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Type 2 Which sensor is best?

Discussion in 'Ask A Question' started by LornaV, Apr 24, 2022.

  1. LornaV

    LornaV · Newbie

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    Hello, I’m new to this forum and have just begun to test my blood with gluco navii recently after being told by my doctor I was type 2 diabetic. I live in Belgium and there doesn’t appear to be much support here as she just sent me to a dietician who gave me a list of things I had to avoid and that was it. So diet and exercise is my treatment. Testing myself was never mentioned.
    On reading on the forum here I started testing my blood myself but find it really a lot to prick every 1-2 hours after each meal.
    I’d appreciate any advice on this or if investing in a continuous sensor would be a good idea. And if so, which one?

    Also I seem to tolerate foods that are usually forbidden, like a half banana, an apple, even some small amounts of chocolate…. Is this normal? I also love my dolce gusto coffee in the morning, which I was forbidden to have, but doesn’t seem to increase my glucose reading hardly at all. Any thoughts?
     
  2. In Response

    In Response Type 1 · Well-Known Member

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    Libre is usually the cheapest option.
    It is not a "real time" CGM. You have to scan the sensor to download the last 8 hours of data.
    It is also not the most accurate, especially with high levels.

    Apart from that, the key thing to remember is that we are all different (as you have spotted with your bananas). Some of us find Libre is the most accurate. Some find Dexcom us. Others find the Medtronic Guardian.
    In other words, you are not looking for the best CGM on average, you are looking for the best CGM for you.
    That means the best for your budget to the accuracy you need with the best reader/app to get the data you need, that provides the accuracy you need for your body.
     
  3. LornaV

    LornaV · Newbie

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    Thank you.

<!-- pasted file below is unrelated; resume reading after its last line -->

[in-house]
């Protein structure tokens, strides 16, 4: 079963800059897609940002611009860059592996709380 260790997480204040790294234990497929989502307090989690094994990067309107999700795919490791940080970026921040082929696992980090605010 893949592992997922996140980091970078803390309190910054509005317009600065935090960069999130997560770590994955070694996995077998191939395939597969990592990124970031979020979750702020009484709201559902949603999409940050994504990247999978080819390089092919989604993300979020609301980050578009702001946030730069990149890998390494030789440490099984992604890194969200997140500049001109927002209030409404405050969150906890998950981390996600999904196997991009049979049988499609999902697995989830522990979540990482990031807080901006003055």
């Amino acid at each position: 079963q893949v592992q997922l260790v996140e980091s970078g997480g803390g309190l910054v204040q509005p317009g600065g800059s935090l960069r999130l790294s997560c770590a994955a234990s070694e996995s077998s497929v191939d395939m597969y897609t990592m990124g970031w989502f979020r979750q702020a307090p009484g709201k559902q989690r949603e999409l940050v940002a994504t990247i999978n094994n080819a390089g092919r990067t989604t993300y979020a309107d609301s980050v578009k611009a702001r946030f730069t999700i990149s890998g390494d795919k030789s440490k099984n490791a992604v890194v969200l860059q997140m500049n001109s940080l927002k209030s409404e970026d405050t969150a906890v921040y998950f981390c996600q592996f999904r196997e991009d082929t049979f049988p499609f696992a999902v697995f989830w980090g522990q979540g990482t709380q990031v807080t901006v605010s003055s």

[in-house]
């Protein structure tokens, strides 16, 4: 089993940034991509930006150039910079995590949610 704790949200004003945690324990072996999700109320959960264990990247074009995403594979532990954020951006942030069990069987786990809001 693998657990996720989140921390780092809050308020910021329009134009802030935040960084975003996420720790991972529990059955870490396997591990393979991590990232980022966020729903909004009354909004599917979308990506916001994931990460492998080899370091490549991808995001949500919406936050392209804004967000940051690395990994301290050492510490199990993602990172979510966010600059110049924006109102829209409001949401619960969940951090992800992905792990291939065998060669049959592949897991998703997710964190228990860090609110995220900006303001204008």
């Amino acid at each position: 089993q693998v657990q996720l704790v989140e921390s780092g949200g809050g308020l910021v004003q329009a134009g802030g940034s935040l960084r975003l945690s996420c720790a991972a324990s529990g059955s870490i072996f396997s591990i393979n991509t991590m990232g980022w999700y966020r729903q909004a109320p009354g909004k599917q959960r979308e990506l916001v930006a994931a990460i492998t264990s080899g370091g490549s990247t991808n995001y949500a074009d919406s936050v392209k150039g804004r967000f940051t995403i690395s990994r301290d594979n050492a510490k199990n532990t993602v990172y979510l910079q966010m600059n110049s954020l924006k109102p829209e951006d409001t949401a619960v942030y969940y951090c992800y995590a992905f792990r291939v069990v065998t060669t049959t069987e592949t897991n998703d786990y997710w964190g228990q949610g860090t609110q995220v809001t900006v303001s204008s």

4. Barneybubbles

    Barneybubbles · Newbie

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    Hi I am new to this forum, but was given a trial of Freestyle libre 2 last December. I find that this sensor not to be accurate and on many occasions, have had a reading way in excess of the finger prick tests, For example last night the sensor showed 16.2 with a horizontal line, meaning it should not drop very much, but finger prick 13.7. Often the discrepancy is more and the possibility of injecting too much insulin to get a reading in the normal range is more likely. and could be dangerous
    I have told my diabetes team I am not confident in using this sensor any longer, and will hopefully be switched to the Dexcom this week or next.
    Has any other Type 1 diabetic had problems like this, and can anyone tell me their experience of Dexcom
     
  5. In Response

    In Response Type 1 · Well-Known Member

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    @Barneybubbles have you been informed about the limitations of any CGM and been told when you should double check with a finger prick?
    For example, CGMs (and Libre) are designed to be most accurate between 4 and about 9 mmol/l/. If you are under or over this range the advice is to always finger prick test.
    If your levels remain above 10, you are unlikely to find Dexcom to be any more accurate. You re trying to use it for something for which it is not designed.

    I have trialed a number of CGMs, including Dexcom, and found a calibrated Libre (using ta third party app) to be the most accurate for me provided I keep my levels in range.
     
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